As I wrote earlier, Andrew Bird is one of my favorite musicians and I finally got the chance to see him live. He never made it to Boston for the tour after his 2007 album Armchair Apocrypha. In December 2007 he played at Lupo's in Providence which is just a short train ride from the Ruggles station in Boston. Tickets weren't sold out and I really wanted to go but it was a school night and I decided that writing a paper for my philosophy class was probably the wiser choice. On Friday Bird apologized to the Boston crowd for not having played a show here in a few years and told us that it wouldn't happen again.
The night started off for me at TCs Lounge with McKenna, Kevin and Katy. I had wanted to see the opening band Loney, Dear but the four of us hadn't sat down together in a while and we ended up drinking beer through the first set. Shortly after getting a second beer two plain-clothes police officers walked up to the table, showed us their badges and asked for our IDs. Boston has notoriously strict drinking laws but I had never experienced this before. A friend told me that TCs used to be the place to go when you were underage so my guess is that the bar got in trouble before and now gets surprise visits by BPD.
We got to the Orpheum just in time to grab a beer and head to our seats, right as Andrew Bird and his band started warming up on stage. The stage was set up with several enormous gramophones placed in different spots around the stage. As the band began to play the gramophones behind Andrew Bird started spinning. It made for a cool stage prop.
Bird played a lot of songs from his newest album, Noble Beast which had only just been released. I got to hear my two favorite songs from the album that I had mentioned in the last blog post. Surprisingly enough the song that seemed to impact me most was Oh No which he had written about for the New York Times. It was amazing to hear the song live as I thought back to how it evolved from a tune he whistled into the full band piece in front of us. I had a smile on my face for most of the song even though it's not one of my favorite tunes.
There were quite a few mistakes and technical snafus throughout the show. Bird uses looping pedals for certain songs, similar to what Howie Day uses. He'll tap the pedal to start recording, play a small piece on violin or guitar that can be looped and tap the pedal again to stop recording and play the loop. Bird messed up the piece he was supposed to loop once and had to stop and re-record it. At another point I think he failed to tap the pedal at the right moment and again had to stop the song and begin anew. His use of several different instruments throughout the show is really cool and shows how talented he is but also lead to problems. During one song he didn't switch from guitar to violin fast enough, leading to a momentary lull in the music. His band kept playing the same few bars until he got the violin out and began the solo. Bird apologized for these but seemed at ease with himself and the crowd cheered him on. If that had happened to me I would have been mortified but I guess that's why he's a famous musician and I am not. That and the fact that I can't really play any instruments other than trombone, which I haven't touched in years.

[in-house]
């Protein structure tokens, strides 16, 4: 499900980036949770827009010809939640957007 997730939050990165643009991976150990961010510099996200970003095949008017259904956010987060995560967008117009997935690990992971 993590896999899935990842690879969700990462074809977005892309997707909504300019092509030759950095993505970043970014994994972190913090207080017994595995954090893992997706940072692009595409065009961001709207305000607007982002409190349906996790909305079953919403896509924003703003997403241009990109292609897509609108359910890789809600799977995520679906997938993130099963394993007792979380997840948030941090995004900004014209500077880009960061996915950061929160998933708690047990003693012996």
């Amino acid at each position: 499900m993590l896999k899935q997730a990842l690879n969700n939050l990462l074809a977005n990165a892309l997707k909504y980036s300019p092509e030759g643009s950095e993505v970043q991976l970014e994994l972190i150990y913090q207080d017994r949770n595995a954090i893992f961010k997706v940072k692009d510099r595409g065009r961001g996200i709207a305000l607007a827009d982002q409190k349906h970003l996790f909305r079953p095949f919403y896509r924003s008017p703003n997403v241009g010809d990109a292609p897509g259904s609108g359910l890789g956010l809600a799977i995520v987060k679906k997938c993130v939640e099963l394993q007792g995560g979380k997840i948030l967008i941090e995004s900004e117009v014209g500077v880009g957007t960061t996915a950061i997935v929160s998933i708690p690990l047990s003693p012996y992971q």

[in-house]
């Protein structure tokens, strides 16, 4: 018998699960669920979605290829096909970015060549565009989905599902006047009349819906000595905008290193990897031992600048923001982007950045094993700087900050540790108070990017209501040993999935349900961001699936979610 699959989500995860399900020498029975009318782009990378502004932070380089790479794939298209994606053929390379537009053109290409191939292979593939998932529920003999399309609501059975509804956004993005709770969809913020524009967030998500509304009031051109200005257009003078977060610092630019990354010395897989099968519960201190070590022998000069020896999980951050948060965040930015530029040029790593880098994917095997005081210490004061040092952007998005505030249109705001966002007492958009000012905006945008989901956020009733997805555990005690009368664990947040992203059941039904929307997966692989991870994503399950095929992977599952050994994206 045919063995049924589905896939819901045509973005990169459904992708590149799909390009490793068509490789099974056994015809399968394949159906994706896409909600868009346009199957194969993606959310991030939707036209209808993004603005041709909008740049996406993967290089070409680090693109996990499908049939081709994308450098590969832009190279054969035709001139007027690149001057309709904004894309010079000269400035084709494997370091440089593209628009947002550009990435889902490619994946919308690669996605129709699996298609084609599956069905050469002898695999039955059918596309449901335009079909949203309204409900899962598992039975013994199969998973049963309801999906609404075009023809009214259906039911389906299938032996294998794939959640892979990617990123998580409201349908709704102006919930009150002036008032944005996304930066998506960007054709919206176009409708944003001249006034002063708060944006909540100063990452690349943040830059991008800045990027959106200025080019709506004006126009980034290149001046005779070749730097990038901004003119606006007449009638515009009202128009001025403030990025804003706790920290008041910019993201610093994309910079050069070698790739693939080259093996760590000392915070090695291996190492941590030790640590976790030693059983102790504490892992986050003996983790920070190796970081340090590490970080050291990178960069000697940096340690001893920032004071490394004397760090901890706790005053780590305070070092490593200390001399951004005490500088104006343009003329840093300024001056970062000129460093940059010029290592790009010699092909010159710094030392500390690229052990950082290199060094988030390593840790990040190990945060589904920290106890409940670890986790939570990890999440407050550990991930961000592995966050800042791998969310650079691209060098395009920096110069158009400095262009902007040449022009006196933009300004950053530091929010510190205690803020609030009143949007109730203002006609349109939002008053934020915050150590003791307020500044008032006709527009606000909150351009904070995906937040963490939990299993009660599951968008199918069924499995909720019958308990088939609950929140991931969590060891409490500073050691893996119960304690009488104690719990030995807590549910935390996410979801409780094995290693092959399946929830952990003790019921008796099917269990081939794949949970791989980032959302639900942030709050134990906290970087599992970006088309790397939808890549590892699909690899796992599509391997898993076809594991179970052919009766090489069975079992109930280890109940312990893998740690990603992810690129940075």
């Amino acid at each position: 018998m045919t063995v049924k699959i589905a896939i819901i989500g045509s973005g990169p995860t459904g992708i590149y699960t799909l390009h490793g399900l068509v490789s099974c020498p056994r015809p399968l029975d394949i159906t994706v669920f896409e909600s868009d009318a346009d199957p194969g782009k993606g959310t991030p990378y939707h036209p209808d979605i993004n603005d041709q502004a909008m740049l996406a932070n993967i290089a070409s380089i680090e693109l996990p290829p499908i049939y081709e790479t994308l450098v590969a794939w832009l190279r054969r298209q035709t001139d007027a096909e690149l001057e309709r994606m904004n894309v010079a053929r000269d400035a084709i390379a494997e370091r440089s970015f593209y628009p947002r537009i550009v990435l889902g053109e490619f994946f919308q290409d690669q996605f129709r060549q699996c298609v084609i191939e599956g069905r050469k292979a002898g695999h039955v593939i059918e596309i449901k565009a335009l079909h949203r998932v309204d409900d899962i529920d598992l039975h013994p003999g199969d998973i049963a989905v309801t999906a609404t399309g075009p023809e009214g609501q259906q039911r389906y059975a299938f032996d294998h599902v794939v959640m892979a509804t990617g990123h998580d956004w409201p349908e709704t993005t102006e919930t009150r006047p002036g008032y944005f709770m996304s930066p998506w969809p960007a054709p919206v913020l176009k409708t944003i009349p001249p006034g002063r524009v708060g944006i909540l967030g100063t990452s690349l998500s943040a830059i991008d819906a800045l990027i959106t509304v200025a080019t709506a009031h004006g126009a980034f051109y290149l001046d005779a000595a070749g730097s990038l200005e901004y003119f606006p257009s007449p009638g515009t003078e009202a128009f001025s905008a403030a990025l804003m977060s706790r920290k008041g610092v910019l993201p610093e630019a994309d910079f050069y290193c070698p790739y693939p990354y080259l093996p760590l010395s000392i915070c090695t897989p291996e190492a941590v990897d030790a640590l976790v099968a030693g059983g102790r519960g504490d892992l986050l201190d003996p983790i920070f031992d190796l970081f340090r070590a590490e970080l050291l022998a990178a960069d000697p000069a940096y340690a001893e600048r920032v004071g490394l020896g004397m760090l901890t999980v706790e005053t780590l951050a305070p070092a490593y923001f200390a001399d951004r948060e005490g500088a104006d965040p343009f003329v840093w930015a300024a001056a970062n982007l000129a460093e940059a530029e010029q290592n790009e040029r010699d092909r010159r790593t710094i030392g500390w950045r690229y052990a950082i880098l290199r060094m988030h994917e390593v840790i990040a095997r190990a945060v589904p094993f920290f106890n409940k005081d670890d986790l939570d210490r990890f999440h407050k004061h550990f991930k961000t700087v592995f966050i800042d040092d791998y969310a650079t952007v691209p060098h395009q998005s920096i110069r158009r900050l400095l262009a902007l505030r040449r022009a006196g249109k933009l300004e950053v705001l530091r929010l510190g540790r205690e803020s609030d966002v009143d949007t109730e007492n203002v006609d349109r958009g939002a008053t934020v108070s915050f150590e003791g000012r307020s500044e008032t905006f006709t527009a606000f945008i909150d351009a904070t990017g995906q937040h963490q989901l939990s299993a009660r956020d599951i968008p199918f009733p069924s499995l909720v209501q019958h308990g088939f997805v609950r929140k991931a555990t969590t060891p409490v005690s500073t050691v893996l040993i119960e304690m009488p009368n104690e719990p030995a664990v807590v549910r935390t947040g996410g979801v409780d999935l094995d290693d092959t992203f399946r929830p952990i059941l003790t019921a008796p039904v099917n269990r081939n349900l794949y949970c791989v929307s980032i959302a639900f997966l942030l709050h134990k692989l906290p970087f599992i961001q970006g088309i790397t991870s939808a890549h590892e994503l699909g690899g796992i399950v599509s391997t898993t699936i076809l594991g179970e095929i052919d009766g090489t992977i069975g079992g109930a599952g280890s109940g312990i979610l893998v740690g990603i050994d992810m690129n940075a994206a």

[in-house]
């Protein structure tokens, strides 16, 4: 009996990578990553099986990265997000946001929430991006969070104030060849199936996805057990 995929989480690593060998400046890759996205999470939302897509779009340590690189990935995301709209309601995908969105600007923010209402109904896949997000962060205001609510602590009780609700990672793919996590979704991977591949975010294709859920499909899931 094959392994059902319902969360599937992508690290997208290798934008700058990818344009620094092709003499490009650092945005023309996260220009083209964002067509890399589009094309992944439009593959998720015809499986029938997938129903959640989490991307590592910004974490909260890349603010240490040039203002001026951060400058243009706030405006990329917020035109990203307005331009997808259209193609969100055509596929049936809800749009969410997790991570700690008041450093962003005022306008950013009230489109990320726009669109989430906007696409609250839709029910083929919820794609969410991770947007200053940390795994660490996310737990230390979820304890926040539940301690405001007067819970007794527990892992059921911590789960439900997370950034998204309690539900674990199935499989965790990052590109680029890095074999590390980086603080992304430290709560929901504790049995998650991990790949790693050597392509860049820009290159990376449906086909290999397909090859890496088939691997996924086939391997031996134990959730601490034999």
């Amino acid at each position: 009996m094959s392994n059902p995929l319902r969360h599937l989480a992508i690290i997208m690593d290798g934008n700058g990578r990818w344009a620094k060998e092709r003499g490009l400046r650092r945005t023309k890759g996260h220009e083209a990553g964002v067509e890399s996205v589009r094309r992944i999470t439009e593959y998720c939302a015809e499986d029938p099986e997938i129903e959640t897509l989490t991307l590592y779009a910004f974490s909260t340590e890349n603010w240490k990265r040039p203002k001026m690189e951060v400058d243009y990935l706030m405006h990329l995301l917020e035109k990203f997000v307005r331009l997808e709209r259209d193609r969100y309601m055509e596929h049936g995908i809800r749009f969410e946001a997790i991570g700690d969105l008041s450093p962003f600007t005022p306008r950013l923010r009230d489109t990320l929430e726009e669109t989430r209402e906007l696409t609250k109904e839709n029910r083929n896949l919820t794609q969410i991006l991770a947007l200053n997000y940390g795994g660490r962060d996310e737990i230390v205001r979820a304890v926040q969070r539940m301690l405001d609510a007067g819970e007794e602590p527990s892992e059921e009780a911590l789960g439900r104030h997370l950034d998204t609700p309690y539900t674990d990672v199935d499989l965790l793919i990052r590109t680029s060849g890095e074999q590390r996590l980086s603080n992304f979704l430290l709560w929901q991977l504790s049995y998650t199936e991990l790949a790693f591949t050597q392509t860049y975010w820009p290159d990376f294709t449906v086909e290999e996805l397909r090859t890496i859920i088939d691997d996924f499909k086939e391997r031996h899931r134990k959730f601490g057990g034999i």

Bird talked to the crowd occasionally during the set and one thing he said stuck out in my mind so I quickly jotted it down. He had just made one of the mistakes I just mentioned and he began talking about the new album. "It's nice, kind, bubbly and refrained, because that's what it has to be. But when we play it live it's total mayhem." It wasn't mayhem but I liked his description of the new album in comparison to the last. He played a couple of songs from the older album including Plasticities. The first encore song was a really old song called Why which went back to the days before his solo career. I had predicted he would play Measuring Cups as an encore, which was one of the first songs that got me hooked on Andrew Bird but he didn't come through.
The show was a lot of fun although I was surprised that everyone remained seated through the performance. I realize that Andrew Bird isn't as rockin' as Vampire Weekend but I can't help but bob my head and tap my foot to the music. Even doing that I felt out of place as everyone around me was sitting still in their seats. Towards the end of the show two girls in the very front row stood up and started dancing and a few other people did the same but most remained seated until the encore. The only other show I've been to where everyone sat through the performance was Joanna Newsom. That made sense though; as beautiful as her music is, dancing to a harp might be a little weird.